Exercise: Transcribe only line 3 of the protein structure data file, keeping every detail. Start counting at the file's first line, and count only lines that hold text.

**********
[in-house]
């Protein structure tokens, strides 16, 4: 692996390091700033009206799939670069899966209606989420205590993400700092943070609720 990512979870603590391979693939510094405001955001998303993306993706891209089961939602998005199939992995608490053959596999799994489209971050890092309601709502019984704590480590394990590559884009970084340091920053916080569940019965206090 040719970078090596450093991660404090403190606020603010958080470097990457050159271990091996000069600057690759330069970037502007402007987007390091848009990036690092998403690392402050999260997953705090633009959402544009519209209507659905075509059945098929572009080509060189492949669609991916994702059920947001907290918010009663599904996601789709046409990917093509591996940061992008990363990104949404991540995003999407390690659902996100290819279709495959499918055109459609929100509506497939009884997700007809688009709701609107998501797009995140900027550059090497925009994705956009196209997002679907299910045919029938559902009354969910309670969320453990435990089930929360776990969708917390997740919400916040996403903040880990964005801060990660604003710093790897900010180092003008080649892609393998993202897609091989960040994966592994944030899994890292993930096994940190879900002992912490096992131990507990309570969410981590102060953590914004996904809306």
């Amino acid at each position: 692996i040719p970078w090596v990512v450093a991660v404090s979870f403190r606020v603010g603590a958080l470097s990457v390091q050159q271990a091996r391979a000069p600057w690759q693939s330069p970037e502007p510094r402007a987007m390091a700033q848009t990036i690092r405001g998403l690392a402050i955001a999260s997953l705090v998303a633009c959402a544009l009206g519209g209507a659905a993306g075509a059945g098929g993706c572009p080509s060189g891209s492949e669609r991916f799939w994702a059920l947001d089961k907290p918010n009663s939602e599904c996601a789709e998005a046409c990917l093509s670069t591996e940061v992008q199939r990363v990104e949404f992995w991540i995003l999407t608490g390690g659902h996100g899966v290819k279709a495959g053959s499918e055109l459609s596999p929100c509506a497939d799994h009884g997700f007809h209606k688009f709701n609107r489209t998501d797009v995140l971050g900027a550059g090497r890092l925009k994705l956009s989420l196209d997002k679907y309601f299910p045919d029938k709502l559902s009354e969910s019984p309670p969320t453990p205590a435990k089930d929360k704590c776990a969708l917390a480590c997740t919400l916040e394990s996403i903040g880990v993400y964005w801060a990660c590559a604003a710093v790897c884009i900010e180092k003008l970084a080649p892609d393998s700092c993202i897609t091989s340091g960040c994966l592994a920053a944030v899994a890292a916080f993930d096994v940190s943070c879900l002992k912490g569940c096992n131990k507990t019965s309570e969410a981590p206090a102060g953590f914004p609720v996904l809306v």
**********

């Amino acid at each position: 692996i040719p970078w090596v990512v450093a991660v404090s979870f403190r606020v603010g603590a958080l470097s990457v390091q050159q271990a091996r391979a000069p600057w690759q693939s330069p970037e502007p510094r402007a987007m390091a700033q848009t990036i690092r405001g998403l690392a402050i955001a999260s997953l705090v998303a633009c959402a544009l009206g519209g209507a659905a993306g075509a059945g098929g993706c572009p080509s060189g891209s492949e669609r991916f799939w994702a059920l947001d089961k907290p918010n009663s939602e599904c996601a789709e998005a046409c990917l093509s670069t591996e940061v992008q199939r990363v990104e949404f992995w991540i995003l999407t608490g390690g659902h996100g899966v290819k279709a495959g053959s499918e055109l459609s596999p929100c509506a497939d799994h009884g997700f007809h209606k688009f709701n609107r489209t998501d797009v995140l971050g900027a550059g090497r890092l925009k994705l956009s989420l196209d997002k679907y309601f299910p045919d029938k709502l559902s009354e969910s019984p309670p969320t453990p205590a435990k089930d929360k704590c776990a969708l917390a480590c997740t919400l916040e394990s996403i903040g880990v993400y964005w801060a990660c590559a604003a710093v790897c884009i900010e180092k003008l970084a080649p892609d393998s700092c993202i897609t091989s340091g960040c994966l592994a920053a944030v899994a890292a916080f993930d096994v940190s943070c879900l002992k912490g569940c096992n131990k507990t019965s309570e969410a981590p206090a102060g953590f914004p609720v996904l809306v």